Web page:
|Feeling like the Chairman has been enjoying the spoils of OCP for too long, RoboCop decides to take him on a tour of the rundown part of Old Detroit. There he witnesses first hand the chaos and destruction left in the wake of big business. To make matters worse, a bizarre band of pirates has been terrorizing the streets, and RoboCop gets attacked by them and starts malfunctioning. In order to escape this nightmare, the two must team up with the parents of a sick child who needs a lung transplant.|
|6||"What Money Can't Buy"||Michael Vejar||Aubrey Solomon||11 April 1994|
|A sickly boy who was rescued from the slums of Old Detroit desperately needs a lung transplant to stay alive. At the eleventh hour, his donor lungs are stolen by thieves who harvest organs and sell them on the black market for top dollar. It's up to RoboCop to shut down this illegal organ trafficking operation and recover the boy's donor organs in time to save his life.|
|7||"Ghosts of War"||Alan J. Levi||John Sheppard||18 April 1994|
|A band of mercenaries begins terrorizing Delta City, and RoboCop must put a stop to them before they carry out a terrorist attack. However, this is no ordinary band of thugs, as the members of this particular group fancy their own identities after their own childhood superheroes. This is done to cover the shame of the physical and psychological scars of war left upon the group, after being disemboweled by the military in the aftermath of a rather shady covert operation. RoboCop takes particular interest in this group, as he identifies one of the members as a close childhood friend of his.|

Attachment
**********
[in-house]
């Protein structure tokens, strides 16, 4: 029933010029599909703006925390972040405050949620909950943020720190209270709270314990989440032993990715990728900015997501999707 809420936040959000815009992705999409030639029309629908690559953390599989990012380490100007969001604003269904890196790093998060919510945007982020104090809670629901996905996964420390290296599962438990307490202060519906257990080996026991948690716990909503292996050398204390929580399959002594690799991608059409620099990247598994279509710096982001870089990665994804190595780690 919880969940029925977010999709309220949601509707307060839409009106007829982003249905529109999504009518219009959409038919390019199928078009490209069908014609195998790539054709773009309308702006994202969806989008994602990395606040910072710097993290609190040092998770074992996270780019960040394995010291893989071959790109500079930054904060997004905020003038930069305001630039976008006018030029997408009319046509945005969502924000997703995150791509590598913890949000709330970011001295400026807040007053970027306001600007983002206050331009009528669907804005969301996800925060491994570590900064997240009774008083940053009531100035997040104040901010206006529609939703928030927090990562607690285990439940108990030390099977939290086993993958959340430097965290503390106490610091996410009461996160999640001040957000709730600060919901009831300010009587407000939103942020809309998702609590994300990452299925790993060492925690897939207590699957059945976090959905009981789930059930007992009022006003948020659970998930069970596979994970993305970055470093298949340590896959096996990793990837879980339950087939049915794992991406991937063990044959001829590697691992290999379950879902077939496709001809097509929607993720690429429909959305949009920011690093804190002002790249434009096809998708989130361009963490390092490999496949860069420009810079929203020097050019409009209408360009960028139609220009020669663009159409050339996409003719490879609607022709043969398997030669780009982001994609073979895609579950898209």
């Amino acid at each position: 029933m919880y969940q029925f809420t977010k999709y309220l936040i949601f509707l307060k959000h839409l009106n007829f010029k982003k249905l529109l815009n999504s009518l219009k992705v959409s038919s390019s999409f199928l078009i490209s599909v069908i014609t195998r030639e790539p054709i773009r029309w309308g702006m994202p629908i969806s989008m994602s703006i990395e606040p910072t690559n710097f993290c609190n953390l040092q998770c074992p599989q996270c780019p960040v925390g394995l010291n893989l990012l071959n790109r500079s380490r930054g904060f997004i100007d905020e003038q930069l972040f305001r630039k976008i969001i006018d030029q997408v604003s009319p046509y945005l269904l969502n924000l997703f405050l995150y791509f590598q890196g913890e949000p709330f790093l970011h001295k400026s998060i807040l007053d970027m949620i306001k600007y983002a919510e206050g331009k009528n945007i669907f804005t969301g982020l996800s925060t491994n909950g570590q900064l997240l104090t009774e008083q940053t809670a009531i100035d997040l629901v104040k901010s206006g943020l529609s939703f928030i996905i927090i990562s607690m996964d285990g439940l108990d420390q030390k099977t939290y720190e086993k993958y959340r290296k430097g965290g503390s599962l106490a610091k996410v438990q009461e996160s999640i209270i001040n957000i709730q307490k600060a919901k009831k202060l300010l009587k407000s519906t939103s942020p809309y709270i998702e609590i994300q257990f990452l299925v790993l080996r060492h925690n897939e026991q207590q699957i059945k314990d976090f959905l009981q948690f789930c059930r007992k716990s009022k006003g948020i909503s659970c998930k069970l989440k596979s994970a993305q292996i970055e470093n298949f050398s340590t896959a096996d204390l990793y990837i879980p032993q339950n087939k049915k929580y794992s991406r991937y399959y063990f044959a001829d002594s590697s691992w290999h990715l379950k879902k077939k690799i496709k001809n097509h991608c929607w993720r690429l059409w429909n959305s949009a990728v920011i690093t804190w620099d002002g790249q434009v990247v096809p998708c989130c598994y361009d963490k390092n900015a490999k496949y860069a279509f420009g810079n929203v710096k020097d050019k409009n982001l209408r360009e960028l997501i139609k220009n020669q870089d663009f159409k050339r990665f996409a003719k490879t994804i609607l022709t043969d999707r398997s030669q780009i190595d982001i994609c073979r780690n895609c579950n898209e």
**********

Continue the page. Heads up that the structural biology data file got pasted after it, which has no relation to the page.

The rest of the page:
|8||"Zone Five"||Timothy Bond||Blazes Boylan & Ted Harris||25 April 1994|
|OCP appoints a vigilante group as new neighborhood watch team in order to solve an ongoing drug problem. They are too hasty in their decision, as it becomes clear that they are actually the drug pushers, and using the watch group as a cover for their operation. RoboCop feels he must step in and expose the operation, especially when he finds his son has been recruited by the group.|
|9||"Provision 22"||Alan J. Levi||Robert Gilmer||6 May 1994|
|RoboCop is shocked when he learns his estranged wife and son are living on welfare. The two are also involved in a heated ongoing protest campaign against "Provision 22" which is a law that prevents welfare recipients from working. RoboCop steps in once his wife is arrested, as protesters of the law are subject to brainwashing once detained. After some investigation, RoboCop discovers that behind the legislation is a scandal to keep the middle class oppressed and make the fat cats at OCP more money. Not only must he expose this operation, but he also must prevent a terrorist bombing at a protest rally.|